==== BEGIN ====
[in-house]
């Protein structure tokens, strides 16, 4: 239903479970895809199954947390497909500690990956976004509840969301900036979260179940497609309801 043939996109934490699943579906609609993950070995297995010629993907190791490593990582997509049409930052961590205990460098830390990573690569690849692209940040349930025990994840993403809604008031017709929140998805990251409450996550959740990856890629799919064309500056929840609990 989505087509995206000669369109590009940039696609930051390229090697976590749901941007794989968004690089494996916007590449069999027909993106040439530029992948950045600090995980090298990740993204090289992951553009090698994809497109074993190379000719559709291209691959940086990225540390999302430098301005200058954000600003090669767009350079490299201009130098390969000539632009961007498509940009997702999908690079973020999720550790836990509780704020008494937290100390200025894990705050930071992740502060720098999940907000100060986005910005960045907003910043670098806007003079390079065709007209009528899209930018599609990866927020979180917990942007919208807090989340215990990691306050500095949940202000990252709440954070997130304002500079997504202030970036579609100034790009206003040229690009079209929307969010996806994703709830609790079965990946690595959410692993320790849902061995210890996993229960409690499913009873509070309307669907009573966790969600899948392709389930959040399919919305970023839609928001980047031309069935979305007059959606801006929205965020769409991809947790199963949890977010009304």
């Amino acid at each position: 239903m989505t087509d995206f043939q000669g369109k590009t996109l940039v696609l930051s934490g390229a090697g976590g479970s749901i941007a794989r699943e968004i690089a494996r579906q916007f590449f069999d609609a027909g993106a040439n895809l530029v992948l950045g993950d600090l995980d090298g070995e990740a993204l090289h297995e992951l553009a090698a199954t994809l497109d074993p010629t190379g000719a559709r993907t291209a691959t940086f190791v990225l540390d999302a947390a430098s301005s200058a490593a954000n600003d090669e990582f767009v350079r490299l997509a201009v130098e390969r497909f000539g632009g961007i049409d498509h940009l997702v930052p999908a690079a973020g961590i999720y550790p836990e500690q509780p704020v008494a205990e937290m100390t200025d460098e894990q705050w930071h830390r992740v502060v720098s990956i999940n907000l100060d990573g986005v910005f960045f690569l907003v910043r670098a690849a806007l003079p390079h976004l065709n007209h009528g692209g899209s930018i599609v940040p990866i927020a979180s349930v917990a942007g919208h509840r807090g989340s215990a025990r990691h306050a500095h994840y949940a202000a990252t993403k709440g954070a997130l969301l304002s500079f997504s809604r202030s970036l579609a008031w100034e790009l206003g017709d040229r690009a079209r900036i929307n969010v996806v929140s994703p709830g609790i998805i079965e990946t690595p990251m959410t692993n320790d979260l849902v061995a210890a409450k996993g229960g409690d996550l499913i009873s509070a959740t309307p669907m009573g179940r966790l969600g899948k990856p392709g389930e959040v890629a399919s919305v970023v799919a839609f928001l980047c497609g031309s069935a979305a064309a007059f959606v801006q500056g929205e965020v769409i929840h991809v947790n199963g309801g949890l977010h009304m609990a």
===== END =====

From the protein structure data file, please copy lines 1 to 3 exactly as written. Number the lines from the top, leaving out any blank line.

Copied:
[in-house]
């Protein structure tokens, strides 16, 4: 239903479970895809199954947390497909500690990956976004509840969301900036979260179940497609309801 043939996109934490699943579906609609993950070995297995010629993907190791490593990582997509049409930052961590205990460098830390990573690569690849692209940040349930025990994840993403809604008031017709929140998805990251409450996550959740990856890629799919064309500056929840609990 989505087509995206000669369109590009940039696609930051390229090697976590749901941007794989968004690089494996916007590449069999027909993106040439530029992948950045600090995980090298990740993204090289992951553009090698994809497109074993190379000719559709291209691959940086990225540390999302430098301005200058954000600003090669767009350079490299201009130098390969000539632009961007498509940009997702999908690079973020999720550790836990509780704020008494937290100390200025894990705050930071992740502060720098999940907000100060986005910005960045907003910043670098806007003079390079065709007209009528899209930018599609990866927020979180917990942007919208807090989340215990990691306050500095949940202000990252709440954070997130304002500079997504202030970036579609100034790009206003040229690009079209929307969010996806994703709830609790079965990946690595959410692993320790849902061995210890996993229960409690499913009873509070309307669907009573966790969600899948392709389930959040399919919305970023839609928001980047031309069935979305007059959606801006929205965020769409991809947790199963949890977010009304």
């Amino acid at each position: 239903m989505t087509d995206f043939q000669g369109k590009t996109l940039v696609l930051s934490g390229a090697g976590g479970s749901i941007a794989r699943e968004i690089a494996r579906q916007f590449f069999d609609a027909g993106a040439n895809l530029v992948l950045g993950d600090l995980d090298g070995e990740a993204l090289h297995e992951l553009a090698a199954t994809l497109d074993p010629t190379g000719a559709r993907t291209a691959t940086f190791v990225l540390d999302a947390a430098s301005s200058a490593a954000n600003d090669e990582f767009v350079r490299l997509a201009v130098e390969r497909f000539g632009g961007i049409d498509h940009l997702v930052p999908a690079a973020g961590i999720y550790p836990e500690q509780p704020v008494a205990e937290m100390t200025d460098e894990q705050w930071h830390r992740v502060v720098s990956i999940n907000l100060d990573g986005v910005f960045f690569l907003v910043r670098a690849a806007l003079p390079h976004l065709n007209h009528g692209g899209s930018i599609v940040p990866i927020a979180s349930v917990a942007g919208h509840r807090g989340s215990a025990r990691h306050a500095h994840y949940a202000a990252t993403k709440g954070a997130l969301l304002s500079f997504s809604r202030s970036l579609a008031w100034e790009l206003g017709d040229r690009a079209r900036i929307n969010v996806v929140s994703p709830g609790i998805i079965e990946t690595p990251m959410t692993n320790d979260l849902v061995a210890a409450k996993g229960g409690d996550l499913i009873s509070a959740t309307p669907m009573g179940r966790l969600g899948k990856p392709g389930e959040v890629a399919s919305v970023v799919a839609f928001l980047c497609g031309s069935a979305a064309a007059f959606v801006q500056g929205e965020v769409i929840h991809v947790n199963g309801g949890l977010h009304m609990a």